I keep hearing pilots say that they always dreamed of flying. I didn’t. I always loved flying, right from my first time in the air. But I never dreamed I could actually do it myself.
You hear a lot of people say they were inspired by such and such a family member who was a pilot, but I never had pilots in my close family. All the women in my family had stereotypically female jobs; they were teachers, secretaries, nurses, stay-at-home-moms. My Dad took me to air shows, but there was always this voice in the back of my head telling me that I was just along because he couldn’t leave me at home alone; these things are for boys. I once considered looking into being an air traffic controller, but decided I’d only spend all my time in the tower wishing I was in the air, and I didn’t want to taunt myself with something I obviously couldn’t have.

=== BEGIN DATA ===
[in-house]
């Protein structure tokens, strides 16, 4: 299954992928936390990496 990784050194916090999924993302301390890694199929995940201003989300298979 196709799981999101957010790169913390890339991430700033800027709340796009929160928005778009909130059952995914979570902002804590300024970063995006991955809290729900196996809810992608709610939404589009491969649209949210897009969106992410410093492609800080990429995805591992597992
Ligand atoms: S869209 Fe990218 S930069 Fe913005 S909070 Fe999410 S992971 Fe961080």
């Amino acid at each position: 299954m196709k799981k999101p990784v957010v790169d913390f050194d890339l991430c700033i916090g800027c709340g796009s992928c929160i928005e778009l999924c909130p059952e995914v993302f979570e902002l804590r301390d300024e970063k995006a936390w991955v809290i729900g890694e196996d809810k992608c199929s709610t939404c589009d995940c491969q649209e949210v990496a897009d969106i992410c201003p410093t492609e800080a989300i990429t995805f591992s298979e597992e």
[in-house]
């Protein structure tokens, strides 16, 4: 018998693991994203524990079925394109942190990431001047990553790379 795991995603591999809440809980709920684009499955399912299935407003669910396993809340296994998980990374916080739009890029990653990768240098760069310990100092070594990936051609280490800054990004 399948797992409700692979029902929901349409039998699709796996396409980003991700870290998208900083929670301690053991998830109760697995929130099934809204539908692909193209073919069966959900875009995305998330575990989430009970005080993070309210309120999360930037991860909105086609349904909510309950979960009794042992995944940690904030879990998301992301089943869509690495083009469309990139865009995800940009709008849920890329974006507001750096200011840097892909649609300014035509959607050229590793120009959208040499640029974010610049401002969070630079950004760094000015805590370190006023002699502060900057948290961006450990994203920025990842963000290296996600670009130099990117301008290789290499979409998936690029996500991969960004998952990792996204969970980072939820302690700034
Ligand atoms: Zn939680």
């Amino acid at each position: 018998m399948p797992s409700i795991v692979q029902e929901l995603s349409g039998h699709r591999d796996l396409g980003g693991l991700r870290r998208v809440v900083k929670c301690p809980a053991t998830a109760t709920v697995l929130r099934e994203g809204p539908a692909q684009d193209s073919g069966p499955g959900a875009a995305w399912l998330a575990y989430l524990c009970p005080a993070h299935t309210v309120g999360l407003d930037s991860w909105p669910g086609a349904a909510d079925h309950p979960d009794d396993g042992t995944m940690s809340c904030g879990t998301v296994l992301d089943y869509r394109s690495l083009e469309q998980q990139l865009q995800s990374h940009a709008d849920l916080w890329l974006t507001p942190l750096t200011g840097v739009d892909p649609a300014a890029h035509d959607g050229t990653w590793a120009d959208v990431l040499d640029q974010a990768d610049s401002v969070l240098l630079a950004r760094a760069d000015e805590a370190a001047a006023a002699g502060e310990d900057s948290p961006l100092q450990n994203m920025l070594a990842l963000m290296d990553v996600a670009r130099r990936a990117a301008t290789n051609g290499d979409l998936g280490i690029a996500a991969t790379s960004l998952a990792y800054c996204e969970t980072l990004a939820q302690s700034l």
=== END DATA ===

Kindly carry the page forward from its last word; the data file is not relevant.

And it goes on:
One day I was musing idly to a co-worker who’d got his pilots license when he was younger, that I thought learning to fly would be the most awesome thing, and that I wished I could do it. And he said, “Well, why don’t you?” And he pointed me toward Harv’s Air.
It was like somebody opened Pandora’s box. It was the first time anyone had ever suggested that I could actually learn to fly. At Harv’s Air, the first female pilot I ever met took me for my discovery flight and became my instructor. Four months later, I earned my PPL, and took my first passenger, my husband, flying for his first time. Now I’m working on my commercial license and couldn’t be happier.
Growing up, I got used to the people around me doubting me and discouraging me, telling me no, or you shouldn’t do that, it’s dangerous. But when I got to Harv’s Air it was the most encouraging and positive environment I’ve ever been in. Instead of feeling like I had to convince my instructor I was competent, I was inspired to prove her faith in me was well founded. Harv’s Air has become my favourite place to be.